Newsletter June 4, 2003

INVESTORSFRIEND.COM  NEWSLETTER JUNE 4, 2003

Warren Buffett

More of what I learned from Warren Buffett on my recent trip to hear him speak at his annual meeting.

  • Accounting problems are still brewing – Pension and Post-retirement obligations of major companies are grossly understated.
  • Banks have been surprising profit generators with ROEs often over 20%
  • Warren likes businesses where he can invest large amounts at high returns. (They are rare and it is even more rare to find one for sale at a good price, but Warren is always on the look-out).
  • But even most good businesses that generate strong returns on the existing assets will not earn much on their incremental capital spending. (In this case Warren harvests the cash flow and invests it in a different business).
  • Never reward a manager on the basis of growing earnings unless he/she did it without also requiring a commensurate increase in capital employed. In looking at a President’s performance we first need to deduct a fair return on equity and then see if there are any excess earnings left that the manger should be rewarded for.
  • When you do find a really good low risk investment idea, go big, back up the truck!

Benjamin Graham:

Point 1: Warren Buffett is reported to be the second richest person in the world.

Point 2: He made all of his money through investing.

Point 3: He says that much of his methodology was learned from Benjamin Graham and that this method is laid out in Graham’s book – The Intelligent Investor.

Point 4: Although Graham is long dead, and his book was last updated in 1973, Warren still calls it the best investment book ever written.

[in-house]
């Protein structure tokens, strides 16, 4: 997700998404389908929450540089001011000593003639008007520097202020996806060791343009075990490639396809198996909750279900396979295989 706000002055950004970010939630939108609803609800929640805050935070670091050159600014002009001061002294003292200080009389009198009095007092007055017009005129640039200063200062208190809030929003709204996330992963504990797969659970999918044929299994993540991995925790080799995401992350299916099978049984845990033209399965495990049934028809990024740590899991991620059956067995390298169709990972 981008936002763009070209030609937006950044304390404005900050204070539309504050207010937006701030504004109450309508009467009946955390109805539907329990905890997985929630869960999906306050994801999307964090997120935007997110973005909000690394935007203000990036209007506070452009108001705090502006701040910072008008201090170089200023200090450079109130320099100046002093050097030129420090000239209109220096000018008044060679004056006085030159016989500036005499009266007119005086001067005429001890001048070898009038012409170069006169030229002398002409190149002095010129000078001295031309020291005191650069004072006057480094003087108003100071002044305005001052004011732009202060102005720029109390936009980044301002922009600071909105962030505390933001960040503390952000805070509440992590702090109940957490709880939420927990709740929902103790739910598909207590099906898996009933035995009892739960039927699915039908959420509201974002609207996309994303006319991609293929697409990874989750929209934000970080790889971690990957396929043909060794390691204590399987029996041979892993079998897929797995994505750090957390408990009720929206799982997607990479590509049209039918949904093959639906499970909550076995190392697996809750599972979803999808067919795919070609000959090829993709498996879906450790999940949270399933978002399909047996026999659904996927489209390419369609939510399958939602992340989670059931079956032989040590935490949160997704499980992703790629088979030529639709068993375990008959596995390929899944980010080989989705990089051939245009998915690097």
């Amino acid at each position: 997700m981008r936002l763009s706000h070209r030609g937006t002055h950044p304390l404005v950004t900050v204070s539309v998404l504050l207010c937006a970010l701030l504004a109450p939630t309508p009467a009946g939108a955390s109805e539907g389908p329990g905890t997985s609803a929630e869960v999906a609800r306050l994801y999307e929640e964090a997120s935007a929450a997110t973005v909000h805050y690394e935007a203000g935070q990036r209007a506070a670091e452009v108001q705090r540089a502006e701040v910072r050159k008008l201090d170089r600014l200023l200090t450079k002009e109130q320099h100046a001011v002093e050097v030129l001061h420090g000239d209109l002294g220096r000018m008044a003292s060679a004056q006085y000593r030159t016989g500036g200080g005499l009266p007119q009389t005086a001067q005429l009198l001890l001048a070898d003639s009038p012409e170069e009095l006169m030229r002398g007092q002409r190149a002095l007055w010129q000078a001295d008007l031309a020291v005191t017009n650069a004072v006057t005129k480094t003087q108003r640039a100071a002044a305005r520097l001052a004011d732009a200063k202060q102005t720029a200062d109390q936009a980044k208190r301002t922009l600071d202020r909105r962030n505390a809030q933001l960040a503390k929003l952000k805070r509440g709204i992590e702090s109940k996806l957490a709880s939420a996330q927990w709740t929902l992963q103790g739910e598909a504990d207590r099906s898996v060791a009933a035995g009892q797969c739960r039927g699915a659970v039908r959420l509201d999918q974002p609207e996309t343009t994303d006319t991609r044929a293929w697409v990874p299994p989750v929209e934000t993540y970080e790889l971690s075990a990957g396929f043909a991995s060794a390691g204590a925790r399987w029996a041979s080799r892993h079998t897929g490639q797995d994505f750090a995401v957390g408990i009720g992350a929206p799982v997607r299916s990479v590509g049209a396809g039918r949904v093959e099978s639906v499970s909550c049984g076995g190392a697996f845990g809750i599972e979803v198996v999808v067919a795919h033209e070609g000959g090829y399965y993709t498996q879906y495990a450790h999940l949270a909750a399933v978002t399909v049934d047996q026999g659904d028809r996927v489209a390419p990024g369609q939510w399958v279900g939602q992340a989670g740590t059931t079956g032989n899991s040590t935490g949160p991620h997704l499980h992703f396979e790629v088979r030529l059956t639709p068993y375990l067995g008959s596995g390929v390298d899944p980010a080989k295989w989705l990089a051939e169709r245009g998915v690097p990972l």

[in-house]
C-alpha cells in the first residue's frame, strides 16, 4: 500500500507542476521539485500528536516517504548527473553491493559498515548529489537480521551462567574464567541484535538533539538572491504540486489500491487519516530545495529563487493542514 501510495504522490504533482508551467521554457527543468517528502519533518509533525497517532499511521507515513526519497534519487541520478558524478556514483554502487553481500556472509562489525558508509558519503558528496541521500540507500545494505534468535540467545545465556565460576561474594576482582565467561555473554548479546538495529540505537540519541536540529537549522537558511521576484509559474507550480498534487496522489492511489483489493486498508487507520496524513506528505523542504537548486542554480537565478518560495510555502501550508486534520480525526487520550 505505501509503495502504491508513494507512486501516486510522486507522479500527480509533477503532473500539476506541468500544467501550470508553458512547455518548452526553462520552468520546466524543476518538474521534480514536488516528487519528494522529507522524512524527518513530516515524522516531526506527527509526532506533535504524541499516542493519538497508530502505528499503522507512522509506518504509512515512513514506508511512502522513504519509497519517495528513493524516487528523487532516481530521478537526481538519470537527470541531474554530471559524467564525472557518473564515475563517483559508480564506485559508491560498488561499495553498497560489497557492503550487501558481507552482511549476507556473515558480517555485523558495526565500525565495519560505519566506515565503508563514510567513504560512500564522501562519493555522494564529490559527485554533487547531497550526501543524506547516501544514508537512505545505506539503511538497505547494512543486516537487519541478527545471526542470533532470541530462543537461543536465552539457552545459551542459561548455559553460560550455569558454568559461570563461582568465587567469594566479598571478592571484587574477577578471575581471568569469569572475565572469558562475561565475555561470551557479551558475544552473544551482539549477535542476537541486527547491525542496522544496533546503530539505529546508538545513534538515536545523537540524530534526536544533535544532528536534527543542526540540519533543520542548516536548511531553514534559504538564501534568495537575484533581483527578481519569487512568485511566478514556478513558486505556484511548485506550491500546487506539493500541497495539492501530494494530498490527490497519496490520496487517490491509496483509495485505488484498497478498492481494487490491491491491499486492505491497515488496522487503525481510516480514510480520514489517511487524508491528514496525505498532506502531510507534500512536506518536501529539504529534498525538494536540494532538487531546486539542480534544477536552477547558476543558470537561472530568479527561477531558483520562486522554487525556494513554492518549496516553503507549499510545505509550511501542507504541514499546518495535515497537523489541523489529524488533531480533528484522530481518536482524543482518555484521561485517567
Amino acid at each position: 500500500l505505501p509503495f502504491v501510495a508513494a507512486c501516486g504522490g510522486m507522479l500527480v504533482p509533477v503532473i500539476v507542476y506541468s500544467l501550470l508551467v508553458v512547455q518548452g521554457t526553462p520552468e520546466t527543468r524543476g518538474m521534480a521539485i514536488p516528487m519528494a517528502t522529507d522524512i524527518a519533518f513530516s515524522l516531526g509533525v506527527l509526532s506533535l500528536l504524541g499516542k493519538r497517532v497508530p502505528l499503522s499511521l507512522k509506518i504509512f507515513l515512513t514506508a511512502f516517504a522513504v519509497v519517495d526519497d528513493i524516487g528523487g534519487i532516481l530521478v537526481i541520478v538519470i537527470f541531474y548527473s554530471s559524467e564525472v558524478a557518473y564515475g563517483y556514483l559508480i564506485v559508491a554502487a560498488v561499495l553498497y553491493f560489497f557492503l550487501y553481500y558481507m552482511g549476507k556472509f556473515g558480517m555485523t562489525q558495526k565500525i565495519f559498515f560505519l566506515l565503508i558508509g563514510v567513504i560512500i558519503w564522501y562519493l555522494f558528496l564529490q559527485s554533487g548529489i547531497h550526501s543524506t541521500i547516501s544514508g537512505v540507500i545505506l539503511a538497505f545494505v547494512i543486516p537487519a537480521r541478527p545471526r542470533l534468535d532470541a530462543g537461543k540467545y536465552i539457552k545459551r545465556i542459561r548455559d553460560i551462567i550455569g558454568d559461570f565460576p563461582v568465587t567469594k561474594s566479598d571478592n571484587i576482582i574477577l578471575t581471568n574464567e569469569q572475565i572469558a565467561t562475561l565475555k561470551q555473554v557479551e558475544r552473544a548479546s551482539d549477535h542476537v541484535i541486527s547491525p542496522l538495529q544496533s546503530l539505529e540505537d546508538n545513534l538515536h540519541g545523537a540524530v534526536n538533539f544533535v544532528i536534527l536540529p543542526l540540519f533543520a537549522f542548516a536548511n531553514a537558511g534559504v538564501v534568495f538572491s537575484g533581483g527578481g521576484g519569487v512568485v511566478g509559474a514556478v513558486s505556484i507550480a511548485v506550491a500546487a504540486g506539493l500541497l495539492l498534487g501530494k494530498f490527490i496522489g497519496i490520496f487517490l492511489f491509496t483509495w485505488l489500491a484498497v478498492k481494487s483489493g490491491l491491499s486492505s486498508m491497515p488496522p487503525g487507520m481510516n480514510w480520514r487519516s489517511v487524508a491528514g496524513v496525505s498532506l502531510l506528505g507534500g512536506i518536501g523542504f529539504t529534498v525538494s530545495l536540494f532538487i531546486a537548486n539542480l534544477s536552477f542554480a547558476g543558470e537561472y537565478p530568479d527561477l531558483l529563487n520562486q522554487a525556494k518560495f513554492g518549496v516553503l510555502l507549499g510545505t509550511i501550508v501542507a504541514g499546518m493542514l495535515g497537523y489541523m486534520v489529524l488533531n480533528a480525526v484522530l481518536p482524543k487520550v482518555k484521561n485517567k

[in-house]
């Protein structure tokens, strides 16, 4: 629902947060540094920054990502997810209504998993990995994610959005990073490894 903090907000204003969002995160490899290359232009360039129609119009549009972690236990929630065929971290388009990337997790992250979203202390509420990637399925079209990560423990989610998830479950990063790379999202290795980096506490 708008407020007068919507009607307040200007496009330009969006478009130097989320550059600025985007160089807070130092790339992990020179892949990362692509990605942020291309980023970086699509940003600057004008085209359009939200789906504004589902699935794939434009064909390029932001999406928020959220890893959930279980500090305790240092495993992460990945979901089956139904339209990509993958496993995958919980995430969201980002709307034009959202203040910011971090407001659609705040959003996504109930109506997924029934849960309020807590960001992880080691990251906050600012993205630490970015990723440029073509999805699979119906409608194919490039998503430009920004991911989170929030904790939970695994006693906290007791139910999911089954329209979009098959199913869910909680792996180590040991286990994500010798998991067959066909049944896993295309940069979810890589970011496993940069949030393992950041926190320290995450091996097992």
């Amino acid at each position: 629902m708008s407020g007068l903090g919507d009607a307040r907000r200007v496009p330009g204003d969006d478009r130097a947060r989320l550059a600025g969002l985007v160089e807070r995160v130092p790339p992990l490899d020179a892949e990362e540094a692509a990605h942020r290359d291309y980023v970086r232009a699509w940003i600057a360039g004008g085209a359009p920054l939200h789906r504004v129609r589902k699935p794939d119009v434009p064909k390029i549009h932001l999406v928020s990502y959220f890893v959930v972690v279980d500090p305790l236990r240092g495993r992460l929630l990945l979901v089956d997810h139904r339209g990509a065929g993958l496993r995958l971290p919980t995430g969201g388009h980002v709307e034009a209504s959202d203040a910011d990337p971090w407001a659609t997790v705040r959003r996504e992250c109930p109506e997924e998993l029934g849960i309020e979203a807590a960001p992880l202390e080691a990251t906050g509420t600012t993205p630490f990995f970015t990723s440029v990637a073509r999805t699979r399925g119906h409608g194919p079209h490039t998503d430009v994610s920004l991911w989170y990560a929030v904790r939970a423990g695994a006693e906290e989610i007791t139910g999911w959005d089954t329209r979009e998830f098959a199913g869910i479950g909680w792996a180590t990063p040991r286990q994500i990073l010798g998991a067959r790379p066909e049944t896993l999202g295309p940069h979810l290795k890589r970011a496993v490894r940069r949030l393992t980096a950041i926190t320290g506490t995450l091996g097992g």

Point 5: If you have not yet read that book, what are you waiting for!

Losers Lose and Winners Win:

With rare exception, that has been my experience in life, sports and investing. The top student from grade 10 is usually in the top few in grade 11. Last year’s top salesman is extremely unlikely to finish in the bottom half this year. Tiger Woods probably finishes first more often than second, when he has a chance, he tends to find a way to win. Similarly some companies seem to grow earnings year after year, in good times and bad. Loblaws is a good example. Power Financial is another.

On the other hand are those many people and those many companies that always seem to keep coming up short. I followed Hudson’s Bay for a while but the earnings always seemed to disappoint. Similarly TransAlta always seems to find a way to disappoint me. Mapleleaf Foods has been a similar disappointment. Typically these loser companies have lots of excuses be it 9-11, recession or now SARS. High profits always seem to be around the corner but seldom or never appear.

As always there are exceptions but a general rule is do not bet on turn-arounds, they seldom turn. You are often better off to pay a higher (but not outrageous) P/E multiple and go with a proven winner.

Speaking of loser companies…

Air Canada

In my opinion Air Canada has about a zero chance of emerging as a reasonably profitable company. After all, it will have the same executives, the same Board members and the same union staff that together managed to squander a near monopoly position and turn it into a bankruptcy situation.

Look at what they have now done: